One of the enduring staples of American life over the past century has been the family doctor who hangs his or her shingle in the town square and opens a medical practice. But the Texas Medical Association warns that the so called 'solo practice,' already an endangered feature of the American landscape, may be unknown in the state in the coming few years, because Obamacare has driven a final stake through its heart.
TMA President Dr. Stephen Brotherton says the Affordable Care Act places more financial strains on solo practitioners that may make it impossible for them to survive.
"Demands for electronic medical records are very expensive," he told 1200 WOAI's Berit Mason. "The ability to practice the art of medicine without dealing with all this technology is being taken away."
Solo practitioners have been a dying breed for more than a decade, as the costs of processing insurance, Medicare and Medicaid claims now takes up more and more of a doctor's time and attention. It is estimated that simply processing the proper insurance firms, with everything works smoothly, costs $58 per patient, and frequently the doctor has to spend long hours on the phone with insurance officials or government bureaucrats. Many solo practitioners say they spend fully one third of their work day in such 'non medical' tasks.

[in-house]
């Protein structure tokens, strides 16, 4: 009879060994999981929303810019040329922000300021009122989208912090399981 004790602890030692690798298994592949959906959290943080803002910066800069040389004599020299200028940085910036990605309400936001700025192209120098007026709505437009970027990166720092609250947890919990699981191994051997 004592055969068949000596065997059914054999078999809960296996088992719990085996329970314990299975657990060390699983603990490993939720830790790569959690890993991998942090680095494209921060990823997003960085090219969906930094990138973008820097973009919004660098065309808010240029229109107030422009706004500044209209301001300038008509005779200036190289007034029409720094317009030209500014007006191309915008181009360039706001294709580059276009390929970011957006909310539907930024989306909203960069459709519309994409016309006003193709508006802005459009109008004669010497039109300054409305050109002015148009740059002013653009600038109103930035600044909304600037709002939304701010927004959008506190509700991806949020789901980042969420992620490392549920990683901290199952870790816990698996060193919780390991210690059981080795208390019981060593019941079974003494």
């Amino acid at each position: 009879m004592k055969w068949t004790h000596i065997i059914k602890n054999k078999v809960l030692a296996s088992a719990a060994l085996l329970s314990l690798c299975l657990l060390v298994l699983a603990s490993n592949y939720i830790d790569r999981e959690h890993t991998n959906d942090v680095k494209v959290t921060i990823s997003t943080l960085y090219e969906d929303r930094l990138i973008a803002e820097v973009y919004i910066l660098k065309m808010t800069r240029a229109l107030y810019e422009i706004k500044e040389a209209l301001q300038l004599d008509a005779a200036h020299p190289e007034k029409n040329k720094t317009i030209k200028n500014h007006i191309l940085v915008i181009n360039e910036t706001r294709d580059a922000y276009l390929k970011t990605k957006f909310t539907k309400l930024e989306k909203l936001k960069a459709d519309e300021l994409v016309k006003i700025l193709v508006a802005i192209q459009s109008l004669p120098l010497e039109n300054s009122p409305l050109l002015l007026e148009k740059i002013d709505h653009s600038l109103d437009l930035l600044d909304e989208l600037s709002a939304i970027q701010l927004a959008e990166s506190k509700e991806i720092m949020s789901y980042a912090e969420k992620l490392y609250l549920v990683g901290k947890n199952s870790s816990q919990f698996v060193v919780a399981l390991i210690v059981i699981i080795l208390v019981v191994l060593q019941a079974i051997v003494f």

This has prompted solo practitioners to band together into clinics or medical groups.
Dr. Brotherton says the biggest victims are people who live in rural areas, where there often aren't enough physicians to form a medical group.
"More rural areas where it is not easy to band together means doctors are leaving those small towns," he said. "That, of course, makes living in those towns less safe, because you always have to drive somewhere to get treatment."
He says almost no newly minted physicians are choosing solo practice these days, because the administrative costs are just too high. Many people forget that physicians are small businesses. They have to pay for employees, pay the light and electric bill and the rent for their office, and this already stretched budget has been broken by the new demands of Obamacare.
Dr. Brotherton says this loss of a one to one bond with the family doctor is making America less healthy.
"Continuity of care is safe for people who have a primary care doctor who they use and they can call for help have a tendency to live longer, be healthier, and engage in fewer risky behavior," he said.